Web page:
Where’s Wallace? An iconic map draws new life from DNAWednesday, January 2nd, 2013
Late in the 19th century, about a decade after co-publishing a paper with Charles Darwin on natural selection, Alfred Russel Wallace set out to categorize all the animals in the world. The results of his efforts, The Geographical Distribution of Animals, was published in 1876 and remains, even today, the starting point for zoogeographic research and the basis for understanding global biodiversity.
In 2012, scientists at the Center for Macroecology, Evolution and Climate at the University of Copenhagen decided to update Wallace’s map by including information not only about ancestral relationships among species, as Wallace did, but also their evolutionary relationships, using phylogenetic information – data derived from DNA – gathered over the past few decades.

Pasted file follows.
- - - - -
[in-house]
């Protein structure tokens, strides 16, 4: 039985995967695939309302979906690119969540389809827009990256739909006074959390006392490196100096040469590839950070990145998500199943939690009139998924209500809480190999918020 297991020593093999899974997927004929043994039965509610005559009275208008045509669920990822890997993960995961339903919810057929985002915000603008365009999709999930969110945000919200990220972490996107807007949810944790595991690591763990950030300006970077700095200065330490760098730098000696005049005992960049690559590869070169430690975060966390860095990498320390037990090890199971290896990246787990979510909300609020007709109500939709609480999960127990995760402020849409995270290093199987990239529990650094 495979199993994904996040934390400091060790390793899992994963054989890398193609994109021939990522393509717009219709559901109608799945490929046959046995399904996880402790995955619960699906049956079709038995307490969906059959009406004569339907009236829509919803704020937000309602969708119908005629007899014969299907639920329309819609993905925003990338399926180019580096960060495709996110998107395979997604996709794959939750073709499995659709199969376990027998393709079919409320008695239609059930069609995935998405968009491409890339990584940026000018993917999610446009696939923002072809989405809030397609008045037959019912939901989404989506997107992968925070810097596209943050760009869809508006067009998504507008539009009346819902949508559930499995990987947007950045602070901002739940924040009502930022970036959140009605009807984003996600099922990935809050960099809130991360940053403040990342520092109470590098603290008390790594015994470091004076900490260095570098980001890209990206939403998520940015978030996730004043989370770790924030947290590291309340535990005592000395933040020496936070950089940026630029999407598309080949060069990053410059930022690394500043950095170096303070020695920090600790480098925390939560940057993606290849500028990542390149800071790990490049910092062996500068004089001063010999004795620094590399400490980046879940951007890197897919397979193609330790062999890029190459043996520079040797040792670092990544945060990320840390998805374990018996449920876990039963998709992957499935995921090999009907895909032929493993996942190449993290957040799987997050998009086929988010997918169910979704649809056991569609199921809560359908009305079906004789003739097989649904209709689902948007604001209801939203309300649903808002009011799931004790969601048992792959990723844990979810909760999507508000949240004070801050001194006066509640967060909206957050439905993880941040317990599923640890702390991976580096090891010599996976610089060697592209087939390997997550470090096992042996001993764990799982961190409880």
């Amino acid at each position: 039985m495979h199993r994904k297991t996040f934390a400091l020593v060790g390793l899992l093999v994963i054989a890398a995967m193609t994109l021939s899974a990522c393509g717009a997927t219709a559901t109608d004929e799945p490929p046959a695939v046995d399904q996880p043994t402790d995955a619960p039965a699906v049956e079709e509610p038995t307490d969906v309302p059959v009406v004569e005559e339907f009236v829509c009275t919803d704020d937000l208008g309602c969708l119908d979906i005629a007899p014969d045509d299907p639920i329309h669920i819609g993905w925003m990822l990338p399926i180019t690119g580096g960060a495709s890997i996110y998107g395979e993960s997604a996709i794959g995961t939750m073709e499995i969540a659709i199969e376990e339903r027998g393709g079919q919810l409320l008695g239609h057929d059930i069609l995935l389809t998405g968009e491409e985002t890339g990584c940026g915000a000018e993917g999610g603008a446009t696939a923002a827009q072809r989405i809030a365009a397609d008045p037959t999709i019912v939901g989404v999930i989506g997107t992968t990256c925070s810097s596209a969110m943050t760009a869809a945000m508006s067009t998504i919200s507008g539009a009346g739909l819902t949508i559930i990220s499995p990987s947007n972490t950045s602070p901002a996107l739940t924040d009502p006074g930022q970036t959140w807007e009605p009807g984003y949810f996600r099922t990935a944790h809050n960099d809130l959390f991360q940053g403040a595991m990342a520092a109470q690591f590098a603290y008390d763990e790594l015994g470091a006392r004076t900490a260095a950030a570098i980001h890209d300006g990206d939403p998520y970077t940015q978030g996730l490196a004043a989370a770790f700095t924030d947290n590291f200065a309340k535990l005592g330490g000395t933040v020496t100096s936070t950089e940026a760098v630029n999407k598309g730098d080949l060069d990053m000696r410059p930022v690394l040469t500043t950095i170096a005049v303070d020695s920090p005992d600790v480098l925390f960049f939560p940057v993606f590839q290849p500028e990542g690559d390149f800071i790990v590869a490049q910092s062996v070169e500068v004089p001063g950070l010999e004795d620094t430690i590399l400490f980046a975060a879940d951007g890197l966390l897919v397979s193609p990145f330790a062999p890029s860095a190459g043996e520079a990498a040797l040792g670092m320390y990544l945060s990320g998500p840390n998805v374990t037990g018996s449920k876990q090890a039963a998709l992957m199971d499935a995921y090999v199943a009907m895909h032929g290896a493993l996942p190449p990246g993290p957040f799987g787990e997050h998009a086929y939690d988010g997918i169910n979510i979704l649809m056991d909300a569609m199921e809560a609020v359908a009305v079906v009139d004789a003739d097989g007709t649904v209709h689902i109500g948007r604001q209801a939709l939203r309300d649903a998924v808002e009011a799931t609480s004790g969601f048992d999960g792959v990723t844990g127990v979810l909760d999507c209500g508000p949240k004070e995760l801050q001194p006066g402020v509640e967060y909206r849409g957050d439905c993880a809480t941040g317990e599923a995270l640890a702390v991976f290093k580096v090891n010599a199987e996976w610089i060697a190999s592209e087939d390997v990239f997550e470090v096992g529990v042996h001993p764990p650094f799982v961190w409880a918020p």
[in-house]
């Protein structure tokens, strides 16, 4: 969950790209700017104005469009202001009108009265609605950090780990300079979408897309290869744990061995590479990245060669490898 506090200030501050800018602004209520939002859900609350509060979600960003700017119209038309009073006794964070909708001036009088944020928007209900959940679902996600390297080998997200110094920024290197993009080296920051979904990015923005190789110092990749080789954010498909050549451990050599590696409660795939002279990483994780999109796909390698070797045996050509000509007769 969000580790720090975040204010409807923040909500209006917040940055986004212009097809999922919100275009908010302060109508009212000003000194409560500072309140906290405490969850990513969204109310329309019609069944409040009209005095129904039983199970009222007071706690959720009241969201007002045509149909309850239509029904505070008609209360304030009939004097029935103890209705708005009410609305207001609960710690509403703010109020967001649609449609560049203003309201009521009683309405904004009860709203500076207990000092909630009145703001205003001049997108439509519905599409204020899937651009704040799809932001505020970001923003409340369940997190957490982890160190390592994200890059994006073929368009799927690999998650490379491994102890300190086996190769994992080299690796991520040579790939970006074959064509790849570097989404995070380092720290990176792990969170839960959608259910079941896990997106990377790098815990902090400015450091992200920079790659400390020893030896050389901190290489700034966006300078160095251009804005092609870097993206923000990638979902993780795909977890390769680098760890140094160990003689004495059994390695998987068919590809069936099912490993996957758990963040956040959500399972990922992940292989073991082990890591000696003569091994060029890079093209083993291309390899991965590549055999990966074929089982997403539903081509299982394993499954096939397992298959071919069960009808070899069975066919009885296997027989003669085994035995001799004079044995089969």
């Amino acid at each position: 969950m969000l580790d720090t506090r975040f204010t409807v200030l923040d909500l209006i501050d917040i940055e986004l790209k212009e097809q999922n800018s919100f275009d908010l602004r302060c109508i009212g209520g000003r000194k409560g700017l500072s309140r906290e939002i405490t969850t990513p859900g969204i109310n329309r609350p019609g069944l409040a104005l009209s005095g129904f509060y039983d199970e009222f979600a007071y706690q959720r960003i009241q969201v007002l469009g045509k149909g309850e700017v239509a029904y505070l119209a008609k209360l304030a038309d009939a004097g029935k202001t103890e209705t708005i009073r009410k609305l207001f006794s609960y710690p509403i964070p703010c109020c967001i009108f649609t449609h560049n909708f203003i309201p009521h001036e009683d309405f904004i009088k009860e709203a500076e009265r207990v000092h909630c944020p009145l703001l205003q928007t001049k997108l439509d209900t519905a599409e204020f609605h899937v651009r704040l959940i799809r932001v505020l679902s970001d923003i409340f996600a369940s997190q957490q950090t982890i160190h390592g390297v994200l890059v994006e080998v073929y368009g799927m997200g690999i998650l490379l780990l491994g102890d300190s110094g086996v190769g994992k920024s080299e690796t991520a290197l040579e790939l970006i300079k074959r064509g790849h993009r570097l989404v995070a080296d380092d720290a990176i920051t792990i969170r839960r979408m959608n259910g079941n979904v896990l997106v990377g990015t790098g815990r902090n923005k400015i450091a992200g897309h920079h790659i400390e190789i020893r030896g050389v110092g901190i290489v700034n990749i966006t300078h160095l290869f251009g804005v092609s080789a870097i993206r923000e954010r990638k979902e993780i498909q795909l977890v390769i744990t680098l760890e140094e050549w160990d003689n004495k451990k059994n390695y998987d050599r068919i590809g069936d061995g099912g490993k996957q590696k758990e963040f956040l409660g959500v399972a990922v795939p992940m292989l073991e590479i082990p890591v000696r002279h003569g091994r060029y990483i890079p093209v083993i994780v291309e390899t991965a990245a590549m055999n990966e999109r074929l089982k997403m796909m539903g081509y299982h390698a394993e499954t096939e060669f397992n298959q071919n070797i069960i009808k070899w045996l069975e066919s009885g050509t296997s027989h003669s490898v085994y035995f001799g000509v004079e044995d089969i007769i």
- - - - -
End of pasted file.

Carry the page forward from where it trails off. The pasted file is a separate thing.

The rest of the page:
The new map, which was featured in the journal Science, uses Google Earth and GIS software and covers more than 20,000 species of mammal, bird and amphibian. It allows users to refine the data by geographic detail and by animal class, making it a powerful tool for asking questions about a broad range of macroecological topics, from biodiversity and climate to evolution and phylogenesis.
Jean-Philippe Lessard worked on the project at the Center in Copenhagen and is currently a postdoctoral fellow at the Quebec Centre for Biodiversity Science at McGill University. He hopes that the map will contribute broadly to efforts in global conservation planning.
“The map provides important baseline information for future ecological and evolutionary research,” he notes. “It also has major conservation significance in light of the ongoing biodiversity crisis and global environmental change.”